ECJ ruling on company ownership data

A right to know has been undermined

Sir, – Colm Keena is right when he states, “it has long been broadly accepted that in return for the benefits of incorporation and limited liability, certain basic financial and ownership information should be publicly available” (“We need to know who are the real owners of Irish companies”, Opinion & Analysis, December 1st).

Following the recent European Court of Justice ruling on this matter, it now seems that apart from those in law enforcement, it will be be very difficult if not impossible for the public and those in the press and news media to ascertain who are the beneficial owners of limited companies in private ownership (Barry O’Halloran, “ECJ ruling on company ownership branded a ‘setback’ in fight against crime”, Business, November 26th).

Taking this to a logical albeit extreme conclusion every person over the age of 18 could easily set up a private company with limited liability and nobody would have a clue who is behind it and to what purposes it was set up.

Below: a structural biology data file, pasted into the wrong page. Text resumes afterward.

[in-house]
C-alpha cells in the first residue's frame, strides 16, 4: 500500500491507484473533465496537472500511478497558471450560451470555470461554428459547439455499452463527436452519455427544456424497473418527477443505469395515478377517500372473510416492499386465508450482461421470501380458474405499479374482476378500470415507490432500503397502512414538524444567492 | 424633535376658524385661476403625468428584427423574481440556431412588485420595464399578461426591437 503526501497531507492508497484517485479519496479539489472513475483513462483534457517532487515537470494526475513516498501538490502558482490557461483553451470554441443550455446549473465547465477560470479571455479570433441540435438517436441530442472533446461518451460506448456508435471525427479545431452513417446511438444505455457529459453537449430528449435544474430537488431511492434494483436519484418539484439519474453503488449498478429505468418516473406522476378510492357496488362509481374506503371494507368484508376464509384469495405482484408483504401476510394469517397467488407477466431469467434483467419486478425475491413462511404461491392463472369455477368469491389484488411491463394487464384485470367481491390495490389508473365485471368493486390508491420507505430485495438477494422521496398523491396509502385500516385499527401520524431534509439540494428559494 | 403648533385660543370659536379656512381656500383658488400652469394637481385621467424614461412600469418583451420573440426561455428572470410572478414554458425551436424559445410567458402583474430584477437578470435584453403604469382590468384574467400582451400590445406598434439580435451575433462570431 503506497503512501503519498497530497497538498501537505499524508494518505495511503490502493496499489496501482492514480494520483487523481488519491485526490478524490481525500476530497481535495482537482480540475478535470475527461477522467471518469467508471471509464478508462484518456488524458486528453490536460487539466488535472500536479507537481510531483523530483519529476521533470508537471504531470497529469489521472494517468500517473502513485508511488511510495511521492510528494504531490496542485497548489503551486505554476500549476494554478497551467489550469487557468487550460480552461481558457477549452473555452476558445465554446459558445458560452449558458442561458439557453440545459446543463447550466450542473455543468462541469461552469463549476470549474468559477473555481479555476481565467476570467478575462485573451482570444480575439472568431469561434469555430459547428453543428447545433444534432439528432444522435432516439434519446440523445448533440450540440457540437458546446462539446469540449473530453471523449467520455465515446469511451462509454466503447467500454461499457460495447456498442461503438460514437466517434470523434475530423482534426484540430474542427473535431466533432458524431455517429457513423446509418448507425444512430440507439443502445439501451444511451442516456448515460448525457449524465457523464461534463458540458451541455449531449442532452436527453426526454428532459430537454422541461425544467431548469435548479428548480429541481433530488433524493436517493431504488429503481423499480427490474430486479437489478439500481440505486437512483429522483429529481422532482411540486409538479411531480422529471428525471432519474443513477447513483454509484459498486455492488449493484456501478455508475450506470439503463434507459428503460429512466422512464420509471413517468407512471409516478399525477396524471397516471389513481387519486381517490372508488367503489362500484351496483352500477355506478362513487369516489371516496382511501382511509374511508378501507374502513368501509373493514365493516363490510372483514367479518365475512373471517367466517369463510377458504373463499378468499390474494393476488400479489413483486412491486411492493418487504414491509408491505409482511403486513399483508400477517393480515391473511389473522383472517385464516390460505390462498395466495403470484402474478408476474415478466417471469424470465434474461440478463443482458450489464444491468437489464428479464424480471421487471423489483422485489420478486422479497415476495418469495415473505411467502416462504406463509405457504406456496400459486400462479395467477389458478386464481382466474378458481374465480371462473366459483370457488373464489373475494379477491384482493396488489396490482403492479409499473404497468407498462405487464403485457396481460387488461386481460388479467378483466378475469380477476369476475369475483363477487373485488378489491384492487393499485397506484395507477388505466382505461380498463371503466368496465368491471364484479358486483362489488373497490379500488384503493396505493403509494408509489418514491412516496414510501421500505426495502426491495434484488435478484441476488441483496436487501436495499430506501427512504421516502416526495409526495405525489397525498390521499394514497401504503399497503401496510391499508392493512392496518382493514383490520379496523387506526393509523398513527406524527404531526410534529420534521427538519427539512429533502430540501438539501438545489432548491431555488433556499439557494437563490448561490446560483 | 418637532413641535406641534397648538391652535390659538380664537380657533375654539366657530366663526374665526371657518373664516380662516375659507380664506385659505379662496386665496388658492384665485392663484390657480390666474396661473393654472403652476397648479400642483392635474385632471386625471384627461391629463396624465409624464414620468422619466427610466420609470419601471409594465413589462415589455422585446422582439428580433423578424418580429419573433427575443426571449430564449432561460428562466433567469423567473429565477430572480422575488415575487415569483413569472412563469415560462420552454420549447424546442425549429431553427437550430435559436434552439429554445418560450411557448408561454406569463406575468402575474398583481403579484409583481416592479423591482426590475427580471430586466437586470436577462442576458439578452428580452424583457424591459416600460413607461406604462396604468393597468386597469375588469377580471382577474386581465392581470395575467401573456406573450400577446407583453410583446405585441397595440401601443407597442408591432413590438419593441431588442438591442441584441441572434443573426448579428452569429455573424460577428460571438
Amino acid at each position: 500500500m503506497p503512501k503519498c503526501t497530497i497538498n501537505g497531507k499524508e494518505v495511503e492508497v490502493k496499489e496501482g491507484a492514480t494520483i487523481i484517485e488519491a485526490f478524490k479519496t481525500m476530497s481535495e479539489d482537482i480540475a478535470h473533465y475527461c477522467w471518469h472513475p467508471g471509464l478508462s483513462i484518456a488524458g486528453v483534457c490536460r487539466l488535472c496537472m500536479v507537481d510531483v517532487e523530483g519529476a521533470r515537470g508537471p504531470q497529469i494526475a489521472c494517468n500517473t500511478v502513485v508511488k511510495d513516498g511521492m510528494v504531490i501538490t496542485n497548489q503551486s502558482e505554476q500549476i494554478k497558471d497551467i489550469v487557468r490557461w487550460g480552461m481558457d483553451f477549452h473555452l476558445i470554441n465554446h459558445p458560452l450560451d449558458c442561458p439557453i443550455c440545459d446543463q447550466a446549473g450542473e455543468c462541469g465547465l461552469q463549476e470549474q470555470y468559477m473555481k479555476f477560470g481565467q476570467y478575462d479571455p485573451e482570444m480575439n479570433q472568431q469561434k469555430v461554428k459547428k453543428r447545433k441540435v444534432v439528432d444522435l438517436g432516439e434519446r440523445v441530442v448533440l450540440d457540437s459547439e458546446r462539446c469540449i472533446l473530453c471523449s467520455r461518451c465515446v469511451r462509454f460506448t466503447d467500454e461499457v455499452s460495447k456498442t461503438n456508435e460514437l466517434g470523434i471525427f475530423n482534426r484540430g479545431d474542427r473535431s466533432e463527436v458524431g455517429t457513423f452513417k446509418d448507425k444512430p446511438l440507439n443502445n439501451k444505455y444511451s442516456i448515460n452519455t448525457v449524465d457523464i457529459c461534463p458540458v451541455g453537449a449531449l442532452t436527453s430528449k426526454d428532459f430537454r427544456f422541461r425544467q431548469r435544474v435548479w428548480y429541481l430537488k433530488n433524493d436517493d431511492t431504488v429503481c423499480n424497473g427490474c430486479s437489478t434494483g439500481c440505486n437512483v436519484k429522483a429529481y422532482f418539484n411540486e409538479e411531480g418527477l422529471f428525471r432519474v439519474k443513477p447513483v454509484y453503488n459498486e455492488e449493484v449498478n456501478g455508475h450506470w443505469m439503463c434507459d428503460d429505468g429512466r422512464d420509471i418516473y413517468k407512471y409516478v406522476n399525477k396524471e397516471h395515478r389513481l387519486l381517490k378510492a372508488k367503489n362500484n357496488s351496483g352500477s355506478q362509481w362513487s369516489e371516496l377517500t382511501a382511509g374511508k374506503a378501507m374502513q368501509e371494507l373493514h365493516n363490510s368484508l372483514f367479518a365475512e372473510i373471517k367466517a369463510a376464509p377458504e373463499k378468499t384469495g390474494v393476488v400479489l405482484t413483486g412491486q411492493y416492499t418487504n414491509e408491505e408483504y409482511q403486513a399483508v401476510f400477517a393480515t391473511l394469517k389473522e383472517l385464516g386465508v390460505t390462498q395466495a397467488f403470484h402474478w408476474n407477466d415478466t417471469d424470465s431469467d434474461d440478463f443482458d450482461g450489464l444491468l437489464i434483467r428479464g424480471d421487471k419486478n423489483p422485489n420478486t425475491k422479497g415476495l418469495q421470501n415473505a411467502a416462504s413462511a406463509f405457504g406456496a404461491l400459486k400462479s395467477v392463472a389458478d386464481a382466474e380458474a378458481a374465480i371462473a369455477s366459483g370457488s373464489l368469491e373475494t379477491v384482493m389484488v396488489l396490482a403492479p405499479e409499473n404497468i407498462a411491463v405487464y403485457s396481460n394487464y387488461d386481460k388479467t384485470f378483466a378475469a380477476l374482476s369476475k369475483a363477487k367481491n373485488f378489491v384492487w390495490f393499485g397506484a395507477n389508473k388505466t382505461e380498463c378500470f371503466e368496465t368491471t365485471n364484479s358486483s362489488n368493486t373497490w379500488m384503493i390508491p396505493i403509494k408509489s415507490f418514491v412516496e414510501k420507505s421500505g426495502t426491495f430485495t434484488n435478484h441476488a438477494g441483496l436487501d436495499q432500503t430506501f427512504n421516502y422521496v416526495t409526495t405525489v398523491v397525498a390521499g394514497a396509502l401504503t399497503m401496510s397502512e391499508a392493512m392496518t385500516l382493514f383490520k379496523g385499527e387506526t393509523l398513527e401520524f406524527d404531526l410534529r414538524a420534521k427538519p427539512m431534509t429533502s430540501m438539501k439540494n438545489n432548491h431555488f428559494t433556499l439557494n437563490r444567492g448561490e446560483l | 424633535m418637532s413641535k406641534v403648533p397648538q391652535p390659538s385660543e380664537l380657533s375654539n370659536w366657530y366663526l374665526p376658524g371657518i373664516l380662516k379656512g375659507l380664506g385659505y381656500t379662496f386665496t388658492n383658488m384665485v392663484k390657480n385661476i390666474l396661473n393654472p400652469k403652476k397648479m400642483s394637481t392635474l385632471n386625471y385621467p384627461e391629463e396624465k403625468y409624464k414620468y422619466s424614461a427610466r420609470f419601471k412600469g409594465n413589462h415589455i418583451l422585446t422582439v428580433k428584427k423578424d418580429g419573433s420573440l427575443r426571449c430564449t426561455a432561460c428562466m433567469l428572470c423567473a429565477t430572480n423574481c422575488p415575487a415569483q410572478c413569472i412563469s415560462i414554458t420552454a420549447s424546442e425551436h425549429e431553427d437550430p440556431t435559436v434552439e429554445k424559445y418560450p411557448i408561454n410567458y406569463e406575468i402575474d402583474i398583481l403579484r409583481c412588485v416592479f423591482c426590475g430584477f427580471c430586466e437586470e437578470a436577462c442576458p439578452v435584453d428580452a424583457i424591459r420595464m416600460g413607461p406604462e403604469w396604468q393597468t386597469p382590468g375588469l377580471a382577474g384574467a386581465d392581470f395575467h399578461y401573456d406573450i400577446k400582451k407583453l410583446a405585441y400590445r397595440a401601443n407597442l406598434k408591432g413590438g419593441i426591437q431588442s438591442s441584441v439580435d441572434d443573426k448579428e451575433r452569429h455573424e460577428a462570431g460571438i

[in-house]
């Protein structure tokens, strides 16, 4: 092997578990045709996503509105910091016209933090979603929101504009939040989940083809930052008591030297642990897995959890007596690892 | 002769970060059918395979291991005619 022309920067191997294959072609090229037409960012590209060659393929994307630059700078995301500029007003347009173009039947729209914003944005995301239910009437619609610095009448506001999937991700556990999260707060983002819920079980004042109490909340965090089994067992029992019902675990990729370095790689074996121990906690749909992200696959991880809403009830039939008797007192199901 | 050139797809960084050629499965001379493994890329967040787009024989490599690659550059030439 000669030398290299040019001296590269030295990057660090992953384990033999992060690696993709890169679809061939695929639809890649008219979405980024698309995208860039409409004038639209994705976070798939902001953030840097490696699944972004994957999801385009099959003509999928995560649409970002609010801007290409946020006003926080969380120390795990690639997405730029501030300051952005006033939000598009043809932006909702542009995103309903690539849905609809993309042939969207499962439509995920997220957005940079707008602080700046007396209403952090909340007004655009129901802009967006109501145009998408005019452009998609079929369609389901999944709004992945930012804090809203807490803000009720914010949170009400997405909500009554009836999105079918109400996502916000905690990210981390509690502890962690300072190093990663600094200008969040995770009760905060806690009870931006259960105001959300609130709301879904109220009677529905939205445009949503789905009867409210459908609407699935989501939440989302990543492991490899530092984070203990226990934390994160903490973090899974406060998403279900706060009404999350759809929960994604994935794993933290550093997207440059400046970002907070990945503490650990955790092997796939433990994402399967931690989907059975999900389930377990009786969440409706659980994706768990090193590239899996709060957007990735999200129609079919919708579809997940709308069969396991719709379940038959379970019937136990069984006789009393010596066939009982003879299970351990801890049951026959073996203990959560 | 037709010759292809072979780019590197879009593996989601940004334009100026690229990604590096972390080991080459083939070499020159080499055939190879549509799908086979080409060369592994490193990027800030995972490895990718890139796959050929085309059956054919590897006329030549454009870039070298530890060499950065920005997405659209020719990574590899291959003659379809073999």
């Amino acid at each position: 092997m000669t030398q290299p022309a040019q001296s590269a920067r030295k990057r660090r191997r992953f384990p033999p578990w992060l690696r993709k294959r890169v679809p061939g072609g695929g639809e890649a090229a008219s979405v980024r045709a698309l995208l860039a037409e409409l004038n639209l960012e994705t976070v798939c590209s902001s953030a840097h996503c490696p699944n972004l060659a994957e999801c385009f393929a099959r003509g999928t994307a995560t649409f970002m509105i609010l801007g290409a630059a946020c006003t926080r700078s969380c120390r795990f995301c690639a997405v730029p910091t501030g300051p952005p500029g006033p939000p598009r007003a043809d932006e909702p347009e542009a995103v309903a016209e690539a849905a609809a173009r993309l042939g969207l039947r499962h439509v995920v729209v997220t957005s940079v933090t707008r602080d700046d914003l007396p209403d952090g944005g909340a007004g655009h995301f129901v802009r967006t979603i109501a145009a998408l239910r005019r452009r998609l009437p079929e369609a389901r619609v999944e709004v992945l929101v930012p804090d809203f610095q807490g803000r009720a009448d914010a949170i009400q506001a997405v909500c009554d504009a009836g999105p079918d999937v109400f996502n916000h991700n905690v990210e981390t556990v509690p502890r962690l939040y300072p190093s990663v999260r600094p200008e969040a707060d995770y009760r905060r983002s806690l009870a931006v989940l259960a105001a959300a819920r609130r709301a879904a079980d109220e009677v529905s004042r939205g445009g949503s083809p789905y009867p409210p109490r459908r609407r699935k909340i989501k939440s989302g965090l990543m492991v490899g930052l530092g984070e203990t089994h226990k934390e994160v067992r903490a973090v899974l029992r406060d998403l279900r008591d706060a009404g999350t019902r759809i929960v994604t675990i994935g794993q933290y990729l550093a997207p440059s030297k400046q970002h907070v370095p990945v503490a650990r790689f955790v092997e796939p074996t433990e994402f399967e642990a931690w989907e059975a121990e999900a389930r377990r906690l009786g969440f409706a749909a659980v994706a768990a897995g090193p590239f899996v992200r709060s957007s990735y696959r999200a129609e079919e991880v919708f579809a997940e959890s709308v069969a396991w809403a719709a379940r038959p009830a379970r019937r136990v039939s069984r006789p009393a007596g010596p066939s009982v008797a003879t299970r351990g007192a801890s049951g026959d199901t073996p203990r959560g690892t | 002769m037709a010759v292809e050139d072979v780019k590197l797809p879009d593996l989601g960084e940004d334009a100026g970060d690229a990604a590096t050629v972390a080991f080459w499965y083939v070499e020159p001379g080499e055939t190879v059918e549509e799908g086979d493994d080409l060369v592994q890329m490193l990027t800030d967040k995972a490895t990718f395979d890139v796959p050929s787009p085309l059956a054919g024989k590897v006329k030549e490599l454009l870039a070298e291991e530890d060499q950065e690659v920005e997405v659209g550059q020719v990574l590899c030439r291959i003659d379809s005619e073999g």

It would seem to this writer that this privilege will especially suit those individuals and parties who have something to hide and have the means and wherewithal to prevent the summary disclosure of relevant information that is in the public interest.


The ECJ in its ruling has opened a Pandora’s box here that may have far-reaching and possibly unintended consequences that we all should be very concerned about. – Is mise,



Co Kerry.